Need last-minute gifts for the hiker, naturalist, tree hugger or armchair ecologist in your life? Or more to the point: Need something to help you plan your own trips in the coming year? Here are some ideas.
Brownstones and bears
City Wilds: Essays and Stories about Urban Nature edited by Terrell F. Dixon (University of Georgia Press, 2002), $19.95.
Most nature writing concentrates on wildness — the pristine forests, the wilderness areas. The implication is clear: The wilder the better. But the reality is that most of us live in urban areas. Even in Asheville, so close to honest-to-goodness mountains, I spend a lot of time rambling around Beaver Lake and along our urban greenways. The City Wilds anthology understands that the geographic differences and multicultural makeup of our cities make them interesting as “wild” places in their own right.
In “Paddling off the Edge of the Big Easy,” Bob Marshall recounts his canoe trip into a bayou a mere 20-minute drive from New Orleans’ French Quarter. The essay contains an eerie prediction of the Hurricane Katrina disaster, when Marshall writes, “Some scientists even think New Orleans should immediately look for a new site for itself, planning ahead for the day when the Gulf eats the last of the wetlands and pounds on the levees of the French Quarter.”
The funniest essay in the book has to be “Big City Waters,” by Michael Aaron Rockland, which is about canoeing around Manhattan. Rockland (a professor at Rutgers University) and his firefighter neighbor circumnavigate the storied island — a trip of 31 miles — in two days, camping along the way. Rockland writes, “Here we were in Manhattan, the most intense spot on the globe, but you couldn’t know a more profound solitude.”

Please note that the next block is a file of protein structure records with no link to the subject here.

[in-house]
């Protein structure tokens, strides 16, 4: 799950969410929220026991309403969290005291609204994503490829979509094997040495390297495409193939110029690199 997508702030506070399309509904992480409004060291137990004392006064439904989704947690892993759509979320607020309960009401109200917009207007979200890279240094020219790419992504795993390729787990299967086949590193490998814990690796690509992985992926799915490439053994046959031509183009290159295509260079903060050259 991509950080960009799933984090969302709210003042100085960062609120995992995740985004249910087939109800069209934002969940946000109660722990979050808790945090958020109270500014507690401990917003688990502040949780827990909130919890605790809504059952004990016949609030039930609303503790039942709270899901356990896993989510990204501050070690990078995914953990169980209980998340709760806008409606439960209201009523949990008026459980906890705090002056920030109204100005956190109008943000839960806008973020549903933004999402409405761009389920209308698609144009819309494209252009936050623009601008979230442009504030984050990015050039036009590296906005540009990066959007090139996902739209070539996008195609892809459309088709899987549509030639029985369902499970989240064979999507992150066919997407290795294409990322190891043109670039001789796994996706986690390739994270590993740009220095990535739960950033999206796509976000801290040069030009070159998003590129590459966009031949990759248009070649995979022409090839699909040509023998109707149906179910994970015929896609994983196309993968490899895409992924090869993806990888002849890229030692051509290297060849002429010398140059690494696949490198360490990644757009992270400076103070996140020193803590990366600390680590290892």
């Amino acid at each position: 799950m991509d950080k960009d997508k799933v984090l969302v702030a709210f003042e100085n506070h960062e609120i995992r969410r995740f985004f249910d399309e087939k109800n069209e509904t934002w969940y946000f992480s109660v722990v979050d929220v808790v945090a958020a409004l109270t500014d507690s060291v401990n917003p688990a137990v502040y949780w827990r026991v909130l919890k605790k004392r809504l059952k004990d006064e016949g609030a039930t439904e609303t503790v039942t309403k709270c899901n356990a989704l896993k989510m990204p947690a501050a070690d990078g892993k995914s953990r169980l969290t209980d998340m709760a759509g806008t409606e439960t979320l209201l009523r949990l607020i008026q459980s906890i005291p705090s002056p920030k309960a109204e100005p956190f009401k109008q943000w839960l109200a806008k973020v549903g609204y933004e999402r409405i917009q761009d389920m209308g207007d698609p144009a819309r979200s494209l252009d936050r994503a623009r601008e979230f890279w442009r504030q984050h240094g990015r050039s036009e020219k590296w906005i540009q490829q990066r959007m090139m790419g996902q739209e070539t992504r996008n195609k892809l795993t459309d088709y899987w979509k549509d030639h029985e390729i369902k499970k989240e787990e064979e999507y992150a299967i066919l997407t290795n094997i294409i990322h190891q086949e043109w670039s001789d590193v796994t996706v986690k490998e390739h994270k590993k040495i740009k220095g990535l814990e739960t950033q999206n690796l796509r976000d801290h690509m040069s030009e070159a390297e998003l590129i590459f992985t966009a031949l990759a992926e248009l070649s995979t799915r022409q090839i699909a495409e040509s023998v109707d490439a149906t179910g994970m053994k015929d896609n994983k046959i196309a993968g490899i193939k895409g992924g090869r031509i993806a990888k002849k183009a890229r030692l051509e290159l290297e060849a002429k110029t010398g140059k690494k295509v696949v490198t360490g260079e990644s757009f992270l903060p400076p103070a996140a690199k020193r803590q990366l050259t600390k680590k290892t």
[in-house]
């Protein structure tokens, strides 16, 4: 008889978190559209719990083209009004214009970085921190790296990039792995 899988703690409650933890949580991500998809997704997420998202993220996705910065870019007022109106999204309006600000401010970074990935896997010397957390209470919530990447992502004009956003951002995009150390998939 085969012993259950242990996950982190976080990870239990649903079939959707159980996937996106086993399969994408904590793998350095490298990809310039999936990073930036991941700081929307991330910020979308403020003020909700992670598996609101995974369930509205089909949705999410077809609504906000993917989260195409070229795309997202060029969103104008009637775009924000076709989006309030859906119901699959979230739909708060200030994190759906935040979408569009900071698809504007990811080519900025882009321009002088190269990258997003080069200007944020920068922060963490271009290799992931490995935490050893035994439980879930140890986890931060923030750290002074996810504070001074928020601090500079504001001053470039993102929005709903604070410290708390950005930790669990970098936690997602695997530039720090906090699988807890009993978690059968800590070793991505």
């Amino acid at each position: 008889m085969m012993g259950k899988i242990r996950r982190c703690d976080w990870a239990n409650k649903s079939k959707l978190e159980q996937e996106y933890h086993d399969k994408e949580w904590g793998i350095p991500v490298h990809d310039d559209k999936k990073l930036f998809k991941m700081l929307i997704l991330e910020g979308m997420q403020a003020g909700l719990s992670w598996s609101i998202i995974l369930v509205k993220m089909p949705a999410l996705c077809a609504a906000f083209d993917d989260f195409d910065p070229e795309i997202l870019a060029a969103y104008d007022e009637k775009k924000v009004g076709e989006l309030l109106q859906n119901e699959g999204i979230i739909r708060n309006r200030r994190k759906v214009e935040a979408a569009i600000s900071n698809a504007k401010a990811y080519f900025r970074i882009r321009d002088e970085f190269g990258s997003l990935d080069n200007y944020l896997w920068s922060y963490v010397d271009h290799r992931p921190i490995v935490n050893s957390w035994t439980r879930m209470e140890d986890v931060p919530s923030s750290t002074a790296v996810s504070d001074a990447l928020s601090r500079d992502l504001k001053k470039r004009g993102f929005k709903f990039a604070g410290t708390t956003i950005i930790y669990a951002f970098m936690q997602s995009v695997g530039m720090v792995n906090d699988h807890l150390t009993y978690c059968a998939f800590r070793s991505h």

Behind the nylon curtain
The Best in Tent Camping: The Carolinas, by Johnny Molloy (Menasha Ridge Press, second edition 2006), $14.95.
Johnny Molloy is something more than a trail-guide writer; he seems to be an institution. Whether he’s tackling North Carolina, the Great Smoky Mountains, Kentucky or Florida, Molloy has a writing schedule on a par with that of the most harried marketing exec, according to an article last year in the marketing journal Fast Company. At any given moment, he’s juggling a handful of projects that include all the elements: researching, writing, updating and promotion. It bears mentioning that Molloy, a full-time outdoors writer at the top of his profession, makes $27,000 a year and is always waiting for the next paycheck.
Books in The Best in Tent Camping series include detailed maps of all the campgrounds cited, plus such key information as fees, reservations, and rules on pets and fires. A “Getting There” box contains detailed driving directions, and a map of each campground gives the reader an idea of the place’s layout. Some maps even show actual site numbers. If car camping in a tent is your preferred mode of travel, then this series will be useful to you.